Samstag, 25. Januar 2020

Organizational Hierarchies, Conformity, and Leadership Narratives

US employers are spending billions of dollars annually to train and develop employees. Much of that money is allocated to “leadership development.” However, leadership development programs are based on sanitized narratives that have little to do with reality because they disregard basic human psychology. The narratives were created to sell concepts to organizations that are willing to pay major dollars to do what everyone else is doing—"developing leaders.”  Even though there are many issues with the narratives that deserve an elaborate discussion, due to the limitations of this platform, we are going to examine only a few of the most critical ones.  

A Concept Difficult to Define

Leadership is a concept that is difficult to define. Rightly so, because there is no one leadership, as insinuated by the simplistic tales that we are told.

Leadership can mean different things to different people, based on their values, aspirations, culture, and what have you. Additionally, different situations may require different types of leaders. Leaders sometimes may do horrific things to accomplish a goal while their goals can be ethical, non-ethical, against the law, or a combination of all. Their mission may not always be as black and white as insinuated by the tales we are told. Leadership opportunities can also be time-limited. The emergence of a leader can be as critical as the step down of that leader when his/her work is done.

Leadership by Appointment?

Exceptional leaders often emerge from certain circumstances. The most profiled leaders in history emerged in connection with a cause, a vision, some kind of a passion. The driving force for exceptional leaders isn’t usually a paycheck or merely getting appointed to lead others.

The circumstances from which exceptional leaders emerge generally don’t apply to organizations, except for when they were initially created. Organizations are often created with (genuine) intentions, e.g., to accomplish a vision, to serve, or to fulfill someone's purpose in life. However, over time, their “purpose” tends to shift. Over time, individuals running the organizations, their self-interest, greed, immaturity, and other human shortcomings start to define the direction. Subsequently, the mere existence of organizations and the self-interest of the persons running them becomes more important than the purpose for which they were initially created. There are countless examples of this. Political parties and other idealistic organizations are some of the most illustrative ones.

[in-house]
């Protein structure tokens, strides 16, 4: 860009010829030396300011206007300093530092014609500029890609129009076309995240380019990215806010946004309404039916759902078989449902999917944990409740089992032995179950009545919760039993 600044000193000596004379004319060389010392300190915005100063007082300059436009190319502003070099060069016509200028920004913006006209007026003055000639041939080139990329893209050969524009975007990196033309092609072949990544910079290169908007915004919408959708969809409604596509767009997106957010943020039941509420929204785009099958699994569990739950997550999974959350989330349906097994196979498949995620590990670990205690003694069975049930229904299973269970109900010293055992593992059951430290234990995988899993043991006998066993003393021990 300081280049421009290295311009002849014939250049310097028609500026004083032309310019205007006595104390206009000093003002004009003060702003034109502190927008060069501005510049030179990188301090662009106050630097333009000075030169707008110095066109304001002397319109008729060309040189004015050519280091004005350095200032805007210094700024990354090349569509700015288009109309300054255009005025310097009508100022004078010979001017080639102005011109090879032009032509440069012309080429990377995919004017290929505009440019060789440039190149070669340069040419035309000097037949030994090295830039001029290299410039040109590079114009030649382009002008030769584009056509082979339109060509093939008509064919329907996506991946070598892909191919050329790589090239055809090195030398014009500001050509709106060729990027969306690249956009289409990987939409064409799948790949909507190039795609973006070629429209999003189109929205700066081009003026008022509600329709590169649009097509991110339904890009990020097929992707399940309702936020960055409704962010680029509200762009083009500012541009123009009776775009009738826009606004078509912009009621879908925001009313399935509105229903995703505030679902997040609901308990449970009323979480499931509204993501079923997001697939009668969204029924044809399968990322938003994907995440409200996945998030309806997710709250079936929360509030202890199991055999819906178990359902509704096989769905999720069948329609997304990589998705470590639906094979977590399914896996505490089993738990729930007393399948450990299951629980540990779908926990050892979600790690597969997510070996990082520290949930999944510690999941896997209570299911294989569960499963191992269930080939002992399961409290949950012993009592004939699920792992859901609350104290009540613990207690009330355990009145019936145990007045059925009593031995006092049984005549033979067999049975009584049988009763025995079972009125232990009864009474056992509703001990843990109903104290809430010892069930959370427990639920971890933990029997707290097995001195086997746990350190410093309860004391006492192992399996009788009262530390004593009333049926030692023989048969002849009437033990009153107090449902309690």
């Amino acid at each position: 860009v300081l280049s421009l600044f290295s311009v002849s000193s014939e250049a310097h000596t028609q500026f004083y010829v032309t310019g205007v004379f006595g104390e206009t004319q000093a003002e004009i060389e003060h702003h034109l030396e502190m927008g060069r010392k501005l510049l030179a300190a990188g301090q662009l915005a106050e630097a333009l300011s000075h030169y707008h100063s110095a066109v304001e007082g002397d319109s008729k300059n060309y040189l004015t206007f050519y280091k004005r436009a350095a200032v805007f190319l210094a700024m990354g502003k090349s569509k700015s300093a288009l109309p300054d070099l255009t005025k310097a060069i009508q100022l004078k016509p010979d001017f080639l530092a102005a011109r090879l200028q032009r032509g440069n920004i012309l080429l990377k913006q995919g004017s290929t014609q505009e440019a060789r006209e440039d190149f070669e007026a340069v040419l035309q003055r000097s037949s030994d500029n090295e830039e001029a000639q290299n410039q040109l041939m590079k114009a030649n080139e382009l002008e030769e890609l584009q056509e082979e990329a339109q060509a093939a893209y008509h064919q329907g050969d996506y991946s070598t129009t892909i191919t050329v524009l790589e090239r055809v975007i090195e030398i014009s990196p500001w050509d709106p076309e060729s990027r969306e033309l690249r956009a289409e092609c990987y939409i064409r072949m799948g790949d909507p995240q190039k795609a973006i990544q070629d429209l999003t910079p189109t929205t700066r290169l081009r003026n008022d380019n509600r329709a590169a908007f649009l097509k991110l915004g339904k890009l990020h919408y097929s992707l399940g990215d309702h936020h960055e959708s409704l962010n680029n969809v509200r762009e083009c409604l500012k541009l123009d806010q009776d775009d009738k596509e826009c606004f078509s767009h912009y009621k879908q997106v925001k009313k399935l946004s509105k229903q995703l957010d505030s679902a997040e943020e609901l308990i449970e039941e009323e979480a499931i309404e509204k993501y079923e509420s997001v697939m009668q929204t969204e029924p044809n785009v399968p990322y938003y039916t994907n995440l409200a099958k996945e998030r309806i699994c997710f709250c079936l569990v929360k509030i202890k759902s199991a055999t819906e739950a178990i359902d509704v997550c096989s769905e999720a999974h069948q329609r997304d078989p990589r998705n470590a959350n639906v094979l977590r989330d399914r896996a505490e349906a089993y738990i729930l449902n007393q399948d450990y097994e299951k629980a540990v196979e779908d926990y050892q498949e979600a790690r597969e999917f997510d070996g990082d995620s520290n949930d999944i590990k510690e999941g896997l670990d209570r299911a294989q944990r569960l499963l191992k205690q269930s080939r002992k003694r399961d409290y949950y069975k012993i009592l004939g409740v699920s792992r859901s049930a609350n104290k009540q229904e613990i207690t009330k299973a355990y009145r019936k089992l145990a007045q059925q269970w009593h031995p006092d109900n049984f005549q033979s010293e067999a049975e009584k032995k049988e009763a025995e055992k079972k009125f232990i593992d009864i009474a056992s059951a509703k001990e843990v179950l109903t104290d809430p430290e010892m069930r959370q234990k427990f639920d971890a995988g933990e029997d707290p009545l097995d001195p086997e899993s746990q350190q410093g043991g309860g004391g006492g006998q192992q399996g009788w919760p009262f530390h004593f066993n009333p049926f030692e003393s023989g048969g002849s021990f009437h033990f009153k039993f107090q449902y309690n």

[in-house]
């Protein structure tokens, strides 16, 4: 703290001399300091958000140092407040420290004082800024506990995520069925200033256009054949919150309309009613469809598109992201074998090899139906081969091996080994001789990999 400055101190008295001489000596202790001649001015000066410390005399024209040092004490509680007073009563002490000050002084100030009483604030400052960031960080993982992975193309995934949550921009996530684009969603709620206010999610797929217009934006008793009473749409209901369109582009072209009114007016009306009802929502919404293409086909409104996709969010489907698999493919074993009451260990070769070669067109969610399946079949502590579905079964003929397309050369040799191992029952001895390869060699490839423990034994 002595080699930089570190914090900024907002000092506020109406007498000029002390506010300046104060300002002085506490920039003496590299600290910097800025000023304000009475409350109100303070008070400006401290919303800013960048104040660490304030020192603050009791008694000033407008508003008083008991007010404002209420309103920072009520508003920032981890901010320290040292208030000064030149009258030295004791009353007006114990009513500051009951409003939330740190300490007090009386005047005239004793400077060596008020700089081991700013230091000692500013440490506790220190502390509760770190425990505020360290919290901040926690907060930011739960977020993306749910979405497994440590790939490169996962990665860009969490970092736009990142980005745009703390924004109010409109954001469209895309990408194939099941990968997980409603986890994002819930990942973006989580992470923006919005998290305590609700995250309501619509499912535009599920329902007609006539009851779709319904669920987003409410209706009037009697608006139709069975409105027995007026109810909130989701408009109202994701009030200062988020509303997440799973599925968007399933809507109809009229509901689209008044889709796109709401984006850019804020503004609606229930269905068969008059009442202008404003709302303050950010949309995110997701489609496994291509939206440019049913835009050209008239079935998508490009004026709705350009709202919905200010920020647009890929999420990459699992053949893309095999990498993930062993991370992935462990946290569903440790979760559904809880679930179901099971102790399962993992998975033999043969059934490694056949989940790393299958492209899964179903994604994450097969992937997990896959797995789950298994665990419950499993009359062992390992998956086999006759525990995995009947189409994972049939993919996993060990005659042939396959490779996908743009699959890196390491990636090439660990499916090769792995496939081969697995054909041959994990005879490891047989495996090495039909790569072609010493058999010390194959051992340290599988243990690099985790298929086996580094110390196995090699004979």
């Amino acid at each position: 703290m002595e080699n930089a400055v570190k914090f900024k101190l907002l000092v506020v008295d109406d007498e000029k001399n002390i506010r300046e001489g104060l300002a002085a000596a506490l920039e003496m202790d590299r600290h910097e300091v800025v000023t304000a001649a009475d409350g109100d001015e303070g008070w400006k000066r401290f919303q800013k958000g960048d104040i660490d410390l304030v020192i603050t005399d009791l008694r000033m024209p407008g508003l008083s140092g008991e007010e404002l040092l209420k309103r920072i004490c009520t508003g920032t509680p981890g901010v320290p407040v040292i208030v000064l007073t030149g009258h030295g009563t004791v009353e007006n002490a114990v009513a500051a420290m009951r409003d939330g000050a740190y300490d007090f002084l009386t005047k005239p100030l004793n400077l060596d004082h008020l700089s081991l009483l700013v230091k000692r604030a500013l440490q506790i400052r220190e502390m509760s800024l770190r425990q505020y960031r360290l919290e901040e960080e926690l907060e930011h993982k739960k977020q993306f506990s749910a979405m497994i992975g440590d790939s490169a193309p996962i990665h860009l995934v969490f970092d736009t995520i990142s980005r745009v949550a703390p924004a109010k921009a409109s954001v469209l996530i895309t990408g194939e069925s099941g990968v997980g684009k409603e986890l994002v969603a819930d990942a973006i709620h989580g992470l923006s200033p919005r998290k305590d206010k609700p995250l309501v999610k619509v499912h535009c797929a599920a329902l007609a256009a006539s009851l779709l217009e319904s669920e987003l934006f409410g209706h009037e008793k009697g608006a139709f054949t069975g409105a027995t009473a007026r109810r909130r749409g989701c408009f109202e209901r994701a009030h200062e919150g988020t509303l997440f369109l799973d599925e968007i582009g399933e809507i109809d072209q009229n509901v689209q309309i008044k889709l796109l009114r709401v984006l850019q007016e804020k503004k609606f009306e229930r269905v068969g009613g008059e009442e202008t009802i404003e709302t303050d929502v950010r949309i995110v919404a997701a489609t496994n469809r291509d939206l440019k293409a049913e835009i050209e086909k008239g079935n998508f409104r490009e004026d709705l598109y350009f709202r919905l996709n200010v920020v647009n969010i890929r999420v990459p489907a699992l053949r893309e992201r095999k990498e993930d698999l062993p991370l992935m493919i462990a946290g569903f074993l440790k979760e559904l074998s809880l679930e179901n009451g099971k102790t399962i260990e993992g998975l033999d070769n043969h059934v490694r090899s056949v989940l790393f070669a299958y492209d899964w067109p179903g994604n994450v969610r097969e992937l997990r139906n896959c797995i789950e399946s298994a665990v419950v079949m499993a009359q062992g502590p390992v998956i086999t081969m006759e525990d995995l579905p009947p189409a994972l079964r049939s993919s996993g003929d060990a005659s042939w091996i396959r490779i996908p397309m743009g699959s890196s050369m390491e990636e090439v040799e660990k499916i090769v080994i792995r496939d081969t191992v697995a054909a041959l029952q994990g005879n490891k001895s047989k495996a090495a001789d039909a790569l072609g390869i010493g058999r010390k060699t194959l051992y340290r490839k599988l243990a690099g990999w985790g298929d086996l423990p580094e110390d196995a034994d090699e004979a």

Put on a Pedestal or Villainized

Some of the most exceptional leaders in history are people ranging from Mahatma Gandhi to Adolf Hitler. The fact that Gandhi and Hitler can belong to any same (artificial) category should make us wary. At the very least, it should make us question sanitized leadership narratives because even though these examples seem to be two extreme cases, it doesn’t even take two separate individuals for the extremes to occur. The extremes can occur even within one “leader;” for example, in the form of a champion of human rights in one arena who has no problem violating human rights in another arena.  

Through sanitized leadership narratives, however, leaders are often either put on a pedestal or villainized. The black and white stories are easier to tell and digest than having to admit to complex aspects of human psychology and examine social conditioning. The latter is crucial in all truth-finding. That is why most of the narratives we are told have little to do with the truth. The truth requires going within, examining one's own life. However, who wants to examine one’s own life when one can “get out there and ‘develop leaders’”?

Being a Leader Versus Occupying a Leadership Position

According to leadership narratives, anyone in an organization can allegedly be a leader even though individuals at the higher levels of organizational hierarchies are generally referred to as leaders, regardless of whether they are “leading” or not.  

It is correct to assume that anyone can be a leader. However, just not for the reasons the leadership narratives give us. Being a leader generally requires independent thinking and the courage to be a change agent. Within organizations, unless one is in a leadership position, opportunities to lead tend to be limited. The limitation is closely tied to the hierarchies. Individuals in superior positions can feel threatened by the leadership of a subordinate. The level of threat the superiors perceive by a subordinate and her/his capabilities will determine how much room the subordinate will be given to lead. This, in turn, can encourage or discourage the subordinate, depending on what his/her capabilities or potentials are.

Organizational Hierarchies Encourage Conformity, Discourage Leadership

Organizations, where work is performed, are hierarchical entities—no matter how non-hierarchical they claim to be—that encourage conformity and discourage leadership.

Hierarchies nurture the ego and trigger the need to control others. In hierarchical organizations, there is a tendency to keep up the status-quo and pressure to conform. Even within organizations that are identified by change, innovation, research, and development, change is usually closely controlled and tied to a particular status-quo, to one or more individual’s self-interests. The more hierarchical an organization, the truer this generally is. However, the leaders that organizations are allegedly desiring to develop are change agents. Desiring (independent) change agents and wanting to exert control are, in essence, contradictory concepts. Meaning, the two realities clash.